Where do you start with this Cody Webb story? You could start with him being the first to finally end the five-year EnduroCross domination run of Taddy Blazusiak. You could talk about his transition from trials riding. You could mention that he rode a factory Beta (!?) to this GEICO EnduroCross Championship.
Or you could start it far away from the races, at San Jose State University, where Webb is an engineering student. He carries a full class load, and it doesn’t take an engineering degree to realize that’s a load few can handle. The idea that he’s been pursuing this degree while simultaneously rounding himself into a world-beater on a motorcycle doesn’t seem to compute at all. There he is, traveling the world on weekends, attending class on Monday, training, and riding during the week, constantly improving in each discipline. Run that equation each week, multiplied by years, and you’ve got something truly special.
“Honestly, I still don’t know how it’s even possible!” he says. “I’ve gotten so much better at time management. Someone should hire me to teach time management! Whenever I have a free second, I’m on the road bike or working on bikes. Then it’s riding and training and studying and class every day. It’s not letting up too much, either, I’m going to do the European SuperEnduro races, too.”
Before we get too far into the racing bit, let’s give Blazusiak his due. He’s the Jeremy McGrath of EnduroCross, for certain, and one close title victory by Webb won’t change that. The Polish star launched EnduroCross, and EnduroCross launched him. After five years as champ, he still dominates the record books. This year he put up a determined fight, but you could see that Webb had progressed enough to be able to beat him, and, most importantly, believe he could beat him.
“I’m just amazed how my mind and motivation has gone to this level. It’s all about confidence to get this far,” he told us yesterday, after locking up the championship on Saturday night in Ontario, California (A proud Blazusiak, by the way, won the race).
Webb started as a trials rider. That’s why he rides a Beta, because they’re a big brand in the small world of trials. He won an AMA National Trials Championship, and like many of his peers from that sport, began to dabble in EnduroCross. Trials skills certainly help clear the rugged obstacles, but trials racing is about scaling the gnarliest terrain without crashing. Speed and fitness do not apply. One of the lesser-known sides of EnduroCross is the physical element, with riders usually pegging their heart rates to full-max when struggling over rocks and logs while also racing each other. Ever crashed your bike in a precarious spot on a trail ride? Yeah, you know the feeling of fighting to get the thing back going. Now do that in a sprint race.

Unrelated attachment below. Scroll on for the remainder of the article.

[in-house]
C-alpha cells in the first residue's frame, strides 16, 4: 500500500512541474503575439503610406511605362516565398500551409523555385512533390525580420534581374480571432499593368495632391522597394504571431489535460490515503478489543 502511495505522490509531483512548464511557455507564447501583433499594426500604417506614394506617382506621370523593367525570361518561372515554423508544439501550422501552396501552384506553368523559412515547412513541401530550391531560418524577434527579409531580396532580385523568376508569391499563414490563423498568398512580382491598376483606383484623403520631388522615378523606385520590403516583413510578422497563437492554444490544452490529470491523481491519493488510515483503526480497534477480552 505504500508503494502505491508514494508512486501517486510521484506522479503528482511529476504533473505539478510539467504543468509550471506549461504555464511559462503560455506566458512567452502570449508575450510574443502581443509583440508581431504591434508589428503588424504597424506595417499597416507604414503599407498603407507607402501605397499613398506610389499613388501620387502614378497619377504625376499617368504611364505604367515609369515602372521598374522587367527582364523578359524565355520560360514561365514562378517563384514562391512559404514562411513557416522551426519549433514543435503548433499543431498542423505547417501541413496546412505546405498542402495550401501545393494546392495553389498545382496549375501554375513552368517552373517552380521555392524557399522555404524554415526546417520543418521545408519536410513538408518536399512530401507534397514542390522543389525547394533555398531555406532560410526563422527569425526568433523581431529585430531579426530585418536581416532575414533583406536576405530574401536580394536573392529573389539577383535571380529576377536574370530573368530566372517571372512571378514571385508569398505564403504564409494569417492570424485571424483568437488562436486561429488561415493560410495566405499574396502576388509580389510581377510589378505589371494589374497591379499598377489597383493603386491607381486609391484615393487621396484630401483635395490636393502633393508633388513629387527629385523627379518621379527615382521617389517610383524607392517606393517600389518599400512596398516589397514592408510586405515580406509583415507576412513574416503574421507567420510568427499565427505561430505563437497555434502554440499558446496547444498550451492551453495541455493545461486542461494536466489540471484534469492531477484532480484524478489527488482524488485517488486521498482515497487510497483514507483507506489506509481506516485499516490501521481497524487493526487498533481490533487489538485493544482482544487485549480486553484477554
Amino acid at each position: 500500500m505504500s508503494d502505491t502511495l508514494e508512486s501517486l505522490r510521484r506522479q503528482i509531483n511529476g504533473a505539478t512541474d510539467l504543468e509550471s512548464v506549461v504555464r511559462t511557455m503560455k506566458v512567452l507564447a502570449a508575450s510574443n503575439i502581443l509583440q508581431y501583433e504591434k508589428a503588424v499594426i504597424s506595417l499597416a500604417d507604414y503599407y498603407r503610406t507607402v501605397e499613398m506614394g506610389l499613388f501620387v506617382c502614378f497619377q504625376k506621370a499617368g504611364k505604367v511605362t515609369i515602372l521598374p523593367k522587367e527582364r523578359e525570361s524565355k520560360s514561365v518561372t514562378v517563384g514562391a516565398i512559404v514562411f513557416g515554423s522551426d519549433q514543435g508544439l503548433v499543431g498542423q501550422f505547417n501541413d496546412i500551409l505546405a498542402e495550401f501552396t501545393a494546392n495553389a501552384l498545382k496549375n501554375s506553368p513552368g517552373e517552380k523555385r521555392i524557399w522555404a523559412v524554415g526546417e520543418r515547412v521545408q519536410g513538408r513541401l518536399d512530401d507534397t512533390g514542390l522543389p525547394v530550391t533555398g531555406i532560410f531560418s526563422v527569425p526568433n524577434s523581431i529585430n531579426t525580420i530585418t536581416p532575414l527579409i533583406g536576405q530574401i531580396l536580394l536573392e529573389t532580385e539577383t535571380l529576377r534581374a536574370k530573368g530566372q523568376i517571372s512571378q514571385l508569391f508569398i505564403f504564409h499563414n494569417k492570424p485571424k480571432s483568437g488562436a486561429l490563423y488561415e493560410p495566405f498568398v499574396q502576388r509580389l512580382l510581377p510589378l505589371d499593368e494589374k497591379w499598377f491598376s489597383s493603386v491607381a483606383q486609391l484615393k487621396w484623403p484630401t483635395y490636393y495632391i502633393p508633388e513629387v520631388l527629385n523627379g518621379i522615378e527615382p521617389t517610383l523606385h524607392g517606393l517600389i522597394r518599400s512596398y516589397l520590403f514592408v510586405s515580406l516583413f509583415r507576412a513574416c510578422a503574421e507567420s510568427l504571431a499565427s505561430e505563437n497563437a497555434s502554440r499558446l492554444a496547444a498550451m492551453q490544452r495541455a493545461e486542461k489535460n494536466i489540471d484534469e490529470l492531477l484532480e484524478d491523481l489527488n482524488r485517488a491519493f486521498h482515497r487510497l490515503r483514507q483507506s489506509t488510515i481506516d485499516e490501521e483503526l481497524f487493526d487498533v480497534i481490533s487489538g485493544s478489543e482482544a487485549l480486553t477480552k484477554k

Webb had to put in a lot of work to gain that kind of fitness and speed. So he started training and motocrossing. On the darned Beta. Quite a few young trials riders saw EnduroCross as their way forward, but he and Colton Haaker have crossed over best. These young guns had Taddy in their sights, but it’s not easy to take down a guy who has logged a perfect season before.
“When I first started EnduroCross and got on a dirt bike, I was good but not even close to where I am now,” says Webb. “I’d do all the obstacles fine, but I was slow. I was like a snail out there. Taddy comes from a trials background, too, but if you watch him he never lets off the gas. That’s what I needed to do.”
Webb finished second—a distant second—in the 2012 EnduroCross Series. He started 2013 injured but roared back late to collect his first career win. Moreover, with his ever-improving fitness and speed came more confidence. He entered the 2014 season as a genuine championship threat but ignored the pressure of a tight points race with Blazusiak and Haaker. A late surge pushed him ahead, and he needed to just finish in the top five to lock up the title on Saturday.
"In the main I started behind Taddy and Colton and didn't want to battle with them and possibly crash. I was patient and held back the whole race and with a few laps to go, Colton went down handing me second. It was an amazing accomplishment, and I can't thank everyone enough for their support this year. It's been an incredible four years with Beta USA."
There’s not too much celebrating to do, though, because while Webb has reached the top, he’s still in the middle of the grind. He’s still going to college, with hopes to maybe parlay an engineering degree with his experience as a racer into a research and development job within the industry. He also had to do a photo shoot on Sunday after the race. He has a schedule of European races coming up (SuperEnduro, which is the international form of EnduroCross). He’s transitioning teams, too. The mighty KTM off-road effort has come calling, and they’ll stash him on their RPM KTM satellite effort in 2016, with full factory support.
Off-road racing still isn’t the most lucrative way for an athlete to make a living, so Webb will stay in school in pursuit of the bigger picture. He’s already gotten a big prize, though.